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By Jeff Medders

Do you remember Geoffrey the giraffe? What about the painfully catchy tune, their retail battle cry and hymn?

I don’t wanna grow up; I’m a Toys-R-Us kid.

If you learn one thing from this post: Never trust a giraffe.

Theology from a giraffe is never a good thing. From my limited experience, most talking animals are bad theologians: Barney, Chuck E. Cheese, Chester Cheetah, Geoffrey the Giraffe, and The Serpent in Eden. This theology from the 80s is, sadly, a still small voice echoing in the lives of professing adults. While the slinky has gone the way of the perm, refusing to grow up is still in stock.

As a pastor, and former college minister, I see the leprous effects of the Peter Pan Syndrome in young men. They are men biologically but boys theologically and practically. They graduate from high school, kite around for a few years, wish they had a girlfriend, wish they had a job, wish they had a wife, wish they didn’t eat dinner with mommy every night—but do nothing about it. You can blowout birthday candles all you want—wish, wish, wish upon a star—but it’s time to act. “As a door turns on its hinges, so does a sluggard on his bed”(Prov. 26:14). Stop wishing. Start working. Neverland is never somewhere you want to live. The post-Edenic lure of perpetual boyishness, fun, frivolity, and zero responsibility is the ultimate space for “lost” boys —not for men who have been found and are relocated “in Christ.”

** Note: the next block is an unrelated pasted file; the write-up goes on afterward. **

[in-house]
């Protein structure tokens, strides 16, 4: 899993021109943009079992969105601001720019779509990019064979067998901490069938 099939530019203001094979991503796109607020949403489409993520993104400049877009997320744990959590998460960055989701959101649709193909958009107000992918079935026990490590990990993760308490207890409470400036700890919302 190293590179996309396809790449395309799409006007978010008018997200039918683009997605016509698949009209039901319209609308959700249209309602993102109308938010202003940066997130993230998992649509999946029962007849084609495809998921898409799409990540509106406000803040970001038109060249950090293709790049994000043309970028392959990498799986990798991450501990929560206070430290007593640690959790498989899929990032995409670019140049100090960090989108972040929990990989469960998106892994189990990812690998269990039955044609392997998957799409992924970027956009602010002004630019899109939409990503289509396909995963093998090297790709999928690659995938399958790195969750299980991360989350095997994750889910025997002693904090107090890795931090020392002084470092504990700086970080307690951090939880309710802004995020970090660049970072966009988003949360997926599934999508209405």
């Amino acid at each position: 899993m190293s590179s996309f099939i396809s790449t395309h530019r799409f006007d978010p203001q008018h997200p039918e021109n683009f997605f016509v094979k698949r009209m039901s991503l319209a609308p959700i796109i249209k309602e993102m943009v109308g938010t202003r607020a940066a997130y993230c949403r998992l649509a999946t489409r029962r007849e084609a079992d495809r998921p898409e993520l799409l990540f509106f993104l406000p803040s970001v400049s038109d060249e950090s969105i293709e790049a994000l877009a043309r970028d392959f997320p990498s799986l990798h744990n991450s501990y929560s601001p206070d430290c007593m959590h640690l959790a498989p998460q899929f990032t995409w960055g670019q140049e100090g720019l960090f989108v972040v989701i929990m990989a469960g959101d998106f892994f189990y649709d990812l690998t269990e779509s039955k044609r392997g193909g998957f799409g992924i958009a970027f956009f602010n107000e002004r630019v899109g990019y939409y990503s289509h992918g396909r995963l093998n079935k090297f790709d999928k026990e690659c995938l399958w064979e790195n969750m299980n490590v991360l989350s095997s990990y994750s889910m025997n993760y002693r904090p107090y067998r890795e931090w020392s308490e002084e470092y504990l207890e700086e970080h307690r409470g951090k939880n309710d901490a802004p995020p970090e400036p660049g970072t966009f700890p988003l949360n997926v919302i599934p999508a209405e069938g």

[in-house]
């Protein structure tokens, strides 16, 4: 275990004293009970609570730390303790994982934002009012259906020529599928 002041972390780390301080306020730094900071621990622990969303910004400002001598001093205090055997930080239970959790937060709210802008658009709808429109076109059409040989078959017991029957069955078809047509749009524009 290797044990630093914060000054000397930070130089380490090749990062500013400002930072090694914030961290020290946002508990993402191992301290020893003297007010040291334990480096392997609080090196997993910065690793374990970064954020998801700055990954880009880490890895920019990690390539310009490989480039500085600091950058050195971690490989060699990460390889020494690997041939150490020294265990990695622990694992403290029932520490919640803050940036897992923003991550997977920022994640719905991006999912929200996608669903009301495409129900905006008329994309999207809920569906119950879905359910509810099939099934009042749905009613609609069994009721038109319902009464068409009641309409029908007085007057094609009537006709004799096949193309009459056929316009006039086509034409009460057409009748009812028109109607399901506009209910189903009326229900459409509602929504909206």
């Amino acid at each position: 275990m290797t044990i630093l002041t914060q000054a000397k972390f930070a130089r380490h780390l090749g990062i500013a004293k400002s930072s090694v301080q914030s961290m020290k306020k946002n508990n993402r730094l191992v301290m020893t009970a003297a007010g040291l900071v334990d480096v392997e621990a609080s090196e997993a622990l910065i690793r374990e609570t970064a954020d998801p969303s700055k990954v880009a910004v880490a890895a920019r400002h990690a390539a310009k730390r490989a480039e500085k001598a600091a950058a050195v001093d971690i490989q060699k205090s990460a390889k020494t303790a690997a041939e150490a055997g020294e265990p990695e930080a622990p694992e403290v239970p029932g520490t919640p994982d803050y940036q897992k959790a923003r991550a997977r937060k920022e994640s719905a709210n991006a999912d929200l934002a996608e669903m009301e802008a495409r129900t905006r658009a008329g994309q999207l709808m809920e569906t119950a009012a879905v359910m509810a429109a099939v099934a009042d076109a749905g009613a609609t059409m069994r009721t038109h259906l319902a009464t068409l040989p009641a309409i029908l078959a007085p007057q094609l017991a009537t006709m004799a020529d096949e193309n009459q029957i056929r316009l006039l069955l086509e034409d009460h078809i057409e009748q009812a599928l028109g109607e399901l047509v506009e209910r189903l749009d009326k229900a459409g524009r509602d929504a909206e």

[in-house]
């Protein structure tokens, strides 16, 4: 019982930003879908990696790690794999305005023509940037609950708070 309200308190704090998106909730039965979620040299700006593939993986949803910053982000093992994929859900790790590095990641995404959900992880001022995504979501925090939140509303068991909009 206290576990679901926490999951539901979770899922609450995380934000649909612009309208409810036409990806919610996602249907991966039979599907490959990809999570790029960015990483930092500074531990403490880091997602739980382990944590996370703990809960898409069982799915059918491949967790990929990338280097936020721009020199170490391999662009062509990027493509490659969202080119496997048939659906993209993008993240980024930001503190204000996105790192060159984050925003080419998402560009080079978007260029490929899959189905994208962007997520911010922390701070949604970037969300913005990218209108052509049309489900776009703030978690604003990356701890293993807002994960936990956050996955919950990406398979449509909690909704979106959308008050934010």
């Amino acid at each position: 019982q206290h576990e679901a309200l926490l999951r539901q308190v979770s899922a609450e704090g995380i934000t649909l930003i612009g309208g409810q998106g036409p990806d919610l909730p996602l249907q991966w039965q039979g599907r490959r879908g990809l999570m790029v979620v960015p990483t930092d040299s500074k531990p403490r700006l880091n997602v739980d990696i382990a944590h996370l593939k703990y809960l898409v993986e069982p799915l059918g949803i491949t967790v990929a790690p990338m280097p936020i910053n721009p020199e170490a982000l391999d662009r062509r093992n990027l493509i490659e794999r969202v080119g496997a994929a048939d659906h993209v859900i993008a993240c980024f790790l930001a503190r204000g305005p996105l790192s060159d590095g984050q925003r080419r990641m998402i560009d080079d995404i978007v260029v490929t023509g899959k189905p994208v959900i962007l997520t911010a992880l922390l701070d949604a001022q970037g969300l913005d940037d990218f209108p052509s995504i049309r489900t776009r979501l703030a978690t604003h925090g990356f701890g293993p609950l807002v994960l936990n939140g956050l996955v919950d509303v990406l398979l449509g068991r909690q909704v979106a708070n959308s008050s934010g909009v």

In the book, The Demise of Guys, they highlight a survey where 20,000 men were asked what they consider to be the cause behind the motivational failures we see in men today. The overwhelming answer was, “Conflicting messages from media, institutions, parents, and peers about acceptable male behavior.” I understand why the world is confused, but men in the church ought to find robust clarity from God’s word. The Christian man, ultimately, is a disciple of One: Jesus of Nazareth. While media, sitcoms, movies, and peers vomit their views of manhood (or lack there of), it’s the Christian man who is not transformed by the world but is “transformed by the renewal of your mind, that by testing you may discern what is the will of God, what is good and acceptable and perfect”(Romans 12:2).

God’s call on the growing-up-ness of men is unavoidable. Paul instructs us, “Be watchful, stand firm in the faith, act like men, be strong” (1 Cor. 16:13). And King David’s deathbed words to Solomon are gold, “I am about to go the way of all the earth. Be strong, and show yourself a man, and keep the charge of the LORD your God, walking in his ways and keeping his statutes, his commandments, his rules, and his testimonies, as it is written in the Law of Moses, that you may prosper in all that you do and wherever you turn” (1 Kings 2:2–3). Manhood is distinct. King David is calling his son to be a man, not a boyish, and not womanly. Seems clear. Or is it?

The potential problem here is the misfire on what a man really is. In short, to “act like men”, means, to act like the Man. We must see that we are being transformed into the very image of the God-Man, of Jesus Christ (Rom. 8:29). The Spirit shows us from David and Paul that true manliness is found in the soil of Bible-rooted faithfulness to God. Ray Romano isn’t our model, nor is George Costanza; the proliferation of profound idiocy is paralyzing men in our nation and our churches. In the what’s-down-is-up nature of the Kingdom, to grow up is to be infant-like in our desire for God, his word, and his glory. Childlike but not childish. “Like newborn infants, long for the pure spiritual milk, that by it you may grow up into salvation — if indeed you have tasted that the Lord is good” (1 Pet. 2:2–3). The eradication of the Peter Pan Syndrome will only come as swiftly as a man exults in Jesus. Knowing the awesomeness of Jesus is napalm to Neverland. Light it up.